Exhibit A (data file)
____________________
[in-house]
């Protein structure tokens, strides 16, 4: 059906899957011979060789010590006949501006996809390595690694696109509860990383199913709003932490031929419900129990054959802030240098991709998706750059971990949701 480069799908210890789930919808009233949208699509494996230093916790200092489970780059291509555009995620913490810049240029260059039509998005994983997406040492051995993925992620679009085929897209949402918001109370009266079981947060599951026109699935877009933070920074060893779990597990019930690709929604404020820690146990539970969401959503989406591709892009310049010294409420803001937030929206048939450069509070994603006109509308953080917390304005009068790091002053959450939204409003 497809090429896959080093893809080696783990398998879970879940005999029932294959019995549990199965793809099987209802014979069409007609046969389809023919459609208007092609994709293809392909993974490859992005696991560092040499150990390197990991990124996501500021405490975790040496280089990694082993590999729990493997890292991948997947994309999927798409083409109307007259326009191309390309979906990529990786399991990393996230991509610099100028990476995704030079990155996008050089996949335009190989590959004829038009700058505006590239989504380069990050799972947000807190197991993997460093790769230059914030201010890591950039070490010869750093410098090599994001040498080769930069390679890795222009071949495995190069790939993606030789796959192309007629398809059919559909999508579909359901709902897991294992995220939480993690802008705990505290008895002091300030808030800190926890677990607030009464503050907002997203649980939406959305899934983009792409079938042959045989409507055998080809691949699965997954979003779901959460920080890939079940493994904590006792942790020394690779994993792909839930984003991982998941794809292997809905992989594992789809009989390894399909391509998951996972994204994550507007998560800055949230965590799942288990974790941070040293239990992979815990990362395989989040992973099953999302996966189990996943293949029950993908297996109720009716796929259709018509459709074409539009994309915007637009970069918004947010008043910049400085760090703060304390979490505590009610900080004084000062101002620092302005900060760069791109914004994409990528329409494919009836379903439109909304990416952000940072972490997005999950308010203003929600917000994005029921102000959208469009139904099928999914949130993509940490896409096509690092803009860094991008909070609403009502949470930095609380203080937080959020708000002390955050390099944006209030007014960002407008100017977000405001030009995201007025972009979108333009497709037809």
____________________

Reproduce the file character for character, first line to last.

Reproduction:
[in-house]
């Protein structure tokens, strides 16, 4: 059906899957011979060789010590006949501006996809390595690694696109509860990383199913709003932490031929419900129990054959802030240098991709998706750059971990949701 480069799908210890789930919808009233949208699509494996230093916790200092489970780059291509555009995620913490810049240029260059039509998005994983997406040492051995993925992620679009085929897209949402918001109370009266079981947060599951026109699935877009933070920074060893779990597990019930690709929604404020820690146990539970969401959503989406591709892009310049010294409420803001937030929206048939450069509070994603006109509308953080917390304005009068790091002053959450939204409003 497809090429896959080093893809080696783990398998879970879940005999029932294959019995549990199965793809099987209802014979069409007609046969389809023919459609208007092609994709293809392909993974490859992005696991560092040499150990390197990991990124996501500021405490975790040496280089990694082993590999729990493997890292991948997947994309999927798409083409109307007259326009191309390309979906990529990786399991990393996230991509610099100028990476995704030079990155996008050089996949335009190989590959004829038009700058505006590239989504380069990050799972947000807190197991993997460093790769230059914030201010890591950039070490010869750093410098090599994001040498080769930069390679890795222009071949495995190069790939993606030789796959192309007629398809059919559909999508579909359901709902897991294992995220939480993690802008705990505290008895002091300030808030800190926890677990607030009464503050907002997203649980939406959305899934983009792409079938042959045989409507055998080809691949699965997954979003779901959460920080890939079940493994904590006792942790020394690779994993792909839930984003991982998941794809292997809905992989594992789809009989390894399909391509998951996972994204994550507007998560800055949230965590799942288990974790941070040293239990992979815990990362395989989040992973099953999302996966189990996943293949029950993908297996109720009716796929259709018509459709074409539009994309915007637009970069918004947010008043910049400085760090703060304390979490505590009610900080004084000062101002620092302005900060760069791109914004994409990528329409494919009836379903439109909304990416952000940072972490997005999950308010203003929600917000994005029921102000959208469009139904099928999914949130993509940490896409096509690092803009860094991008909070609403009502949470930095609380203080937080959020708000002390955050390099944006209030007014960002407008100017977000405001030009995201007025972009979108333009497709037809």